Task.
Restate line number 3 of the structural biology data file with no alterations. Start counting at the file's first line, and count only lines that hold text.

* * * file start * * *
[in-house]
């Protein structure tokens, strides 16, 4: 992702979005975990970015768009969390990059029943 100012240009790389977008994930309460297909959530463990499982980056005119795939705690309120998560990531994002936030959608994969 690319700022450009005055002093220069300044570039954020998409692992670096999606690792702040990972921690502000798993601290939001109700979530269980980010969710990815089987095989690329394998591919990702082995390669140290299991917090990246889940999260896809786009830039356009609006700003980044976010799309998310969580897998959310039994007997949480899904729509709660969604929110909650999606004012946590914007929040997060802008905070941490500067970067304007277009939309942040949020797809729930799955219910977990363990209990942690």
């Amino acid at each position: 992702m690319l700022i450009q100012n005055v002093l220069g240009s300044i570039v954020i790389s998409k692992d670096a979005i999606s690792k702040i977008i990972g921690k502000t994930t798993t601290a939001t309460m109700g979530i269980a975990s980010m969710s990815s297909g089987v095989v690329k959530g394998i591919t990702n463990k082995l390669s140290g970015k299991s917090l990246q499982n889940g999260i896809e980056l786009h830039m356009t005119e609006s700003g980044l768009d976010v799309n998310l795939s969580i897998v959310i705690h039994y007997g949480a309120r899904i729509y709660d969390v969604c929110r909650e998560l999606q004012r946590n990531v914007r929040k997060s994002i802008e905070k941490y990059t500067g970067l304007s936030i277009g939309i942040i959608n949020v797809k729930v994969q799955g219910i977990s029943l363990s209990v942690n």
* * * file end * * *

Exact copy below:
């Amino acid at each position: 992702m690319l700022i450009q100012n005055v002093l220069g240009s300044i570039v954020i790389s998409k692992d670096a979005i999606s690792k702040i977008i990972g921690k502000t994930t798993t601290a939001t309460m109700g979530i269980a975990s980010m969710s990815s297909g089987v095989v690329k959530g394998i591919t990702n463990k082995l390669s140290g970015k299991s917090l990246q499982n889940g999260i896809e980056l786009h830039m356009t005119e609006s700003g980044l768009d976010v799309n998310l795939s969580i897998v959310i705690h039994y007997g949480a309120r899904i729509y709660d969390v969604c929110r909650e998560l999606q004012r946590n990531v914007r929040k997060s994002i802008e905070k941490y990059t500067g970067l304007s936030i277009g939309i942040i959608n949020v797809k729930v994969q799955g219910i977990s029943l363990s209990v942690n």